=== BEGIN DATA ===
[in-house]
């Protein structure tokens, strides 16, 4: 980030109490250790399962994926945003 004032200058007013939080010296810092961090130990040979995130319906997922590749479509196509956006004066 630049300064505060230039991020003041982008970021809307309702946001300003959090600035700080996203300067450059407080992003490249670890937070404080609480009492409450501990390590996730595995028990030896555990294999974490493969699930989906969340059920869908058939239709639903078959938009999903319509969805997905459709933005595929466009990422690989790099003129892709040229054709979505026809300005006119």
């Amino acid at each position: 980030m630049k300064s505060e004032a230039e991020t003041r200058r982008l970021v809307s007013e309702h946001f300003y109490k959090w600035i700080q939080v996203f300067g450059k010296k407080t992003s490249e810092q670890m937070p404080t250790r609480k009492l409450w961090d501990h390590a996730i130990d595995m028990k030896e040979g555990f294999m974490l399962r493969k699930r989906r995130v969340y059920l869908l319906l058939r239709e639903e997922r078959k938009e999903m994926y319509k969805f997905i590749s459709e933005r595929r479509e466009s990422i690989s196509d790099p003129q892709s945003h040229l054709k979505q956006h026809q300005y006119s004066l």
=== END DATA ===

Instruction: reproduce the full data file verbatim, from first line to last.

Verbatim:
[in-house]
């Protein structure tokens, strides 16, 4: 980030109490250790399962994926945003 004032200058007013939080010296810092961090130990040979995130319906997922590749479509196509956006004066 630049300064505060230039991020003041982008970021809307309702946001300003959090600035700080996203300067450059407080992003490249670890937070404080609480009492409450501990390590996730595995028990030896555990294999974490493969699930989906969340059920869908058939239709639903078959938009999903319509969805997905459709933005595929466009990422690989790099003129892709040229054709979505026809300005006119």
């Amino acid at each position: 980030m630049k300064s505060e004032a230039e991020t003041r200058r982008l970021v809307s007013e309702h946001f300003y109490k959090w600035i700080q939080v996203f300067g450059k010296k407080t992003s490249e810092q670890m937070p404080t250790r609480k009492l409450w961090d501990h390590a996730i130990d595995m028990k030896e040979g555990f294999m974490l399962r493969k699930r989906r995130v969340y059920l869908l319906l058939r239709e639903e997922r078959k938009e999903m994926y319509k969805f997905i590749s459709e933005r595929r479509e466009s990422i690989s196509d790099p003129q892709s945003h040229l054709k979505q956006h026809q300005y006119s004066l």